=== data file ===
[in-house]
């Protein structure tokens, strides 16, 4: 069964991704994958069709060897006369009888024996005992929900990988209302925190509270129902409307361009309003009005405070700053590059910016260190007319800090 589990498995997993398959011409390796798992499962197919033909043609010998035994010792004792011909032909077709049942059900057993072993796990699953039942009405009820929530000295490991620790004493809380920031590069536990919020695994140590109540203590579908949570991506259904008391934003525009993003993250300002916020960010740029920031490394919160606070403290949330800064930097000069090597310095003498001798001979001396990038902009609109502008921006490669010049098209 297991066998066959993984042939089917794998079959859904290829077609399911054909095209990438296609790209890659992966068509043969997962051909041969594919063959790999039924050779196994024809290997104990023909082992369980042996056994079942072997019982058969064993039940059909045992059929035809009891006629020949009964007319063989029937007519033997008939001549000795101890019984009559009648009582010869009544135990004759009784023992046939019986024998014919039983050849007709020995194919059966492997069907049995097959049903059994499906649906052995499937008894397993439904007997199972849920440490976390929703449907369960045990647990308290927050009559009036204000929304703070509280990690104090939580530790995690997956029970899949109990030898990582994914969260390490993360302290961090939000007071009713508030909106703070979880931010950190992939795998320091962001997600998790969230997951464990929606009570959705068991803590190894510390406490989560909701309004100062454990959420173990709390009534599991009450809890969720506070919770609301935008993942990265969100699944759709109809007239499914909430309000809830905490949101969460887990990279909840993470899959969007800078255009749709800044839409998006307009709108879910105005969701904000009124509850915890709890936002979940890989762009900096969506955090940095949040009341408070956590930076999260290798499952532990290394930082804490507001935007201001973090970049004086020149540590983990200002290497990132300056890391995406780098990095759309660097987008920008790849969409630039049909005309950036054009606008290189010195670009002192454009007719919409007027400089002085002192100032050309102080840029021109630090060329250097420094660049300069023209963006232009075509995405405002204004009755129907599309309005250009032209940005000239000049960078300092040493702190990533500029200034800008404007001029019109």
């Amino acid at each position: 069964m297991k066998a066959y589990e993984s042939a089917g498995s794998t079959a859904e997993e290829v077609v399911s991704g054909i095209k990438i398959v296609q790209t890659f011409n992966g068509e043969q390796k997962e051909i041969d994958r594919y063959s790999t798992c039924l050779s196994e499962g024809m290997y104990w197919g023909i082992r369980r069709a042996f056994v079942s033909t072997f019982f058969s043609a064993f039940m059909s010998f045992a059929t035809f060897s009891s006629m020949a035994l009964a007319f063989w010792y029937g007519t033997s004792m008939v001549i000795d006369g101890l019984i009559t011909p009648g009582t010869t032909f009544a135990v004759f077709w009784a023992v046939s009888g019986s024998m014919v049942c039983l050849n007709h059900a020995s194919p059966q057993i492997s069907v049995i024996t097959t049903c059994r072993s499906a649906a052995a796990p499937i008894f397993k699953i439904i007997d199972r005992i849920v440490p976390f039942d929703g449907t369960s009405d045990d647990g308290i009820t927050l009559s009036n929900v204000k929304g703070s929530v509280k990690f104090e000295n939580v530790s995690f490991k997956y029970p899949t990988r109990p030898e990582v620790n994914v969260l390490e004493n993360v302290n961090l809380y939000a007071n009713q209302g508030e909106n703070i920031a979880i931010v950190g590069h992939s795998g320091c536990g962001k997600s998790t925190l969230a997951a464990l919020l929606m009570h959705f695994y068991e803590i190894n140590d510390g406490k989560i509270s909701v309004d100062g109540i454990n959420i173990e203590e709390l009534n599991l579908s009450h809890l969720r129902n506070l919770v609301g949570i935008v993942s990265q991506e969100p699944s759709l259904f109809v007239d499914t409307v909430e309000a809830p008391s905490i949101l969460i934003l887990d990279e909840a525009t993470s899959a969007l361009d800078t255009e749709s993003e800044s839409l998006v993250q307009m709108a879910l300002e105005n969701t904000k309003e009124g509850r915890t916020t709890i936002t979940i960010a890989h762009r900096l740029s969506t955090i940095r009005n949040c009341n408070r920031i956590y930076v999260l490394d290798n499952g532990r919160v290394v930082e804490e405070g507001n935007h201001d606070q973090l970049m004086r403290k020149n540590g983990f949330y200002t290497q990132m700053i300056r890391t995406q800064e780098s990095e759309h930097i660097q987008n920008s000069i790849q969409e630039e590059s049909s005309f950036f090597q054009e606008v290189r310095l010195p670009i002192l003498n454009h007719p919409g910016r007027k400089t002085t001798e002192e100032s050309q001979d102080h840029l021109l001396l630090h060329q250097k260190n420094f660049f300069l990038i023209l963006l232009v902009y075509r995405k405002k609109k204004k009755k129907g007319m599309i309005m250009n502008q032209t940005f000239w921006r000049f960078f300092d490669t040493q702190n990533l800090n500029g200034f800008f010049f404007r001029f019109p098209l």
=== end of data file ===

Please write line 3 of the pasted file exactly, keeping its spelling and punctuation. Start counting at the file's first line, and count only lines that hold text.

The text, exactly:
């Amino acid at each position: 069964m297991k066998a066959y589990e993984s042939a089917g498995s794998t079959a859904e997993e290829v077609v399911s991704g054909i095209k990438i398959v296609q790209t890659f011409n992966g068509e043969q390796k997962e051909i041969d994958r594919y063959s790999t798992c039924l050779s196994e499962g024809m290997y104990w197919g023909i082992r369980r069709a042996f056994v079942s033909t072997f019982f058969s043609a064993f039940m059909s010998f045992a059929t035809f060897s009891s006629m020949a035994l009964a007319f063989w010792y029937g007519t033997s004792m008939v001549i000795d006369g101890l019984i009559t011909p009648g009582t010869t032909f009544a135990v004759f077709w009784a023992v046939s009888g019986s024998m014919v049942c039983l050849n007709h059900a020995s194919p059966q057993i492997s069907v049995i024996t097959t049903c059994r072993s499906a649906a052995a796990p499937i008894f397993k699953i439904i007997d199972r005992i849920v440490p976390f039942d929703g449907t369960s009405d045990d647990g308290i009820t927050l009559s009036n929900v204000k929304g703070s929530v509280k990690f104090e000295n939580v530790s995690f490991k997956y029970p899949t990988r109990p030898e990582v620790n994914v969260l390490e004493n993360v302290n961090l809380y939000a007071n009713q209302g508030e909106n703070i920031a979880i931010v950190g590069h992939s795998g320091c536990g962001k997600s998790t925190l969230a997951a464990l919020l929606m009570h959705f695994y068991e803590i190894n140590d510390g406490k989560i509270s909701v309004d100062g109540i454990n959420i173990e203590e709390l009534n599991l579908s009450h809890l969720r129902n506070l919770v609301g949570i935008v993942s990265q991506e969100p699944s759709l259904f109809v007239d499914t409307v909430e309000a809830p008391s905490i949101l969460i934003l887990d990279e909840a525009t993470s899959a969007l361009d800078t255009e749709s993003e800044s839409l998006v993250q307009m709108a879910l300002e105005n969701t904000k309003e009124g509850r915890t916020t709890i936002t979940i960010a890989h762009r900096l740029s969506t955090i940095r009005n949040c009341n408070r920031i956590y930076v999260l490394d290798n499952g532990r919160v290394v930082e804490e405070g507001n935007h201001d606070q973090l970049m004086r403290k020149n540590g983990f949330y200002t290497q990132m700053i300056r890391t995406q800064e780098s990095e759309h930097i660097q987008n920008s000069i790849q969409e630039e590059s049909s005309f950036f090597q054009e606008v290189r310095l010195p670009i002192l003498n454009h007719p919409g910016r007027k400089t002085t001798e002192e100032s050309q001979d102080h840029l021109l001396l630090h060329q250097k260190n420094f660049f300069l990038i023209l963006l232009v902009y075509r995405k405002k609109k204004k009755k129907g007319m599309i309005m250009n502008q032209t940005f000239w921006r000049f960078f300092d490669t040493q702190n990533l800090n500029g200034f800008f010049f404007r001029f019109p098209l």